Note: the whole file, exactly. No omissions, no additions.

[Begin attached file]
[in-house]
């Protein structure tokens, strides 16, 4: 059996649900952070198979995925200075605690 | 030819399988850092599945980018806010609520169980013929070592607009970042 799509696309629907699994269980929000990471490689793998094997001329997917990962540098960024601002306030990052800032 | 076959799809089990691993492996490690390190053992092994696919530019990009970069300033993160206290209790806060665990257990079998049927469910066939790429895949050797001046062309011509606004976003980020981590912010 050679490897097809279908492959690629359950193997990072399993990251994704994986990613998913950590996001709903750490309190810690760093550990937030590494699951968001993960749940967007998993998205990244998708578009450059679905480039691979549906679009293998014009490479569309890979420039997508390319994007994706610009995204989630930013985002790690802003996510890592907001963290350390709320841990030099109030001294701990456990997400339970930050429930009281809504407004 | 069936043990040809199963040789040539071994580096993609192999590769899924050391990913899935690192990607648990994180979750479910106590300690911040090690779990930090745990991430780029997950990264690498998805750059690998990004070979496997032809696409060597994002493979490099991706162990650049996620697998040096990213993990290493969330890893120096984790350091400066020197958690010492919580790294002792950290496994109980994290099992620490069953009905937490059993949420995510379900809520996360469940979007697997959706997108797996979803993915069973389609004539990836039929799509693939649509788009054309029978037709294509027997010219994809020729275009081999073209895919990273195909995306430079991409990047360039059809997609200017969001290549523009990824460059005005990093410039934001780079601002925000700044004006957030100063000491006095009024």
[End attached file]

[in-house]
């Protein structure tokens, strides 16, 4: 059996649900952070198979995925200075605690 | 030819399988850092599945980018806010609520169980013929070592607009970042 799509696309629907699994269980929000990471490689793998094997001329997917990962540098960024601002306030990052800032 | 076959799809089990691993492996490690390190053992092994696919530019990009970069300033993160206290209790806060665990257990079998049927469910066939790429895949050797001046062309011509606004976003980020981590912010 050679490897097809279908492959690629359950193997990072399993990251994704994986990613998913950590996001709903750490309190810690760093550990937030590494699951968001993960749940967007998993998205990244998708578009450059679905480039691979549906679009293998014009490479569309890979420039997508390319994007994706610009995204989630930013985002790690802003996510890592907001963290350390709320841990030099109030001294701990456990997400339970930050429930009281809504407004 | 069936043990040809199963040789040539071994580096993609192999590769899924050391990913899935690192990607648990994180979750479910106590300690911040090690779990930090745990991430780029997950990264690498998805750059690998990004070979496997032809696409060597994002493979490099991706162990650049996620697998040096990213993990290493969330890893120096984790350091400066020197958690010492919580790294002792950290496994109980994290099992620490069953009905937490059993949420995510379900809520996360469940979007697997959706997108797996979803993915069973389609004539990836039929799509693939649509788009054309029978037709294509027997010219994809020729275009081999073209895919990273195909995306430079991409990047360039059809997609200017969001290549523009990824460059005005990093410039934001780079601002925000700044004006957030100063000491006095009024």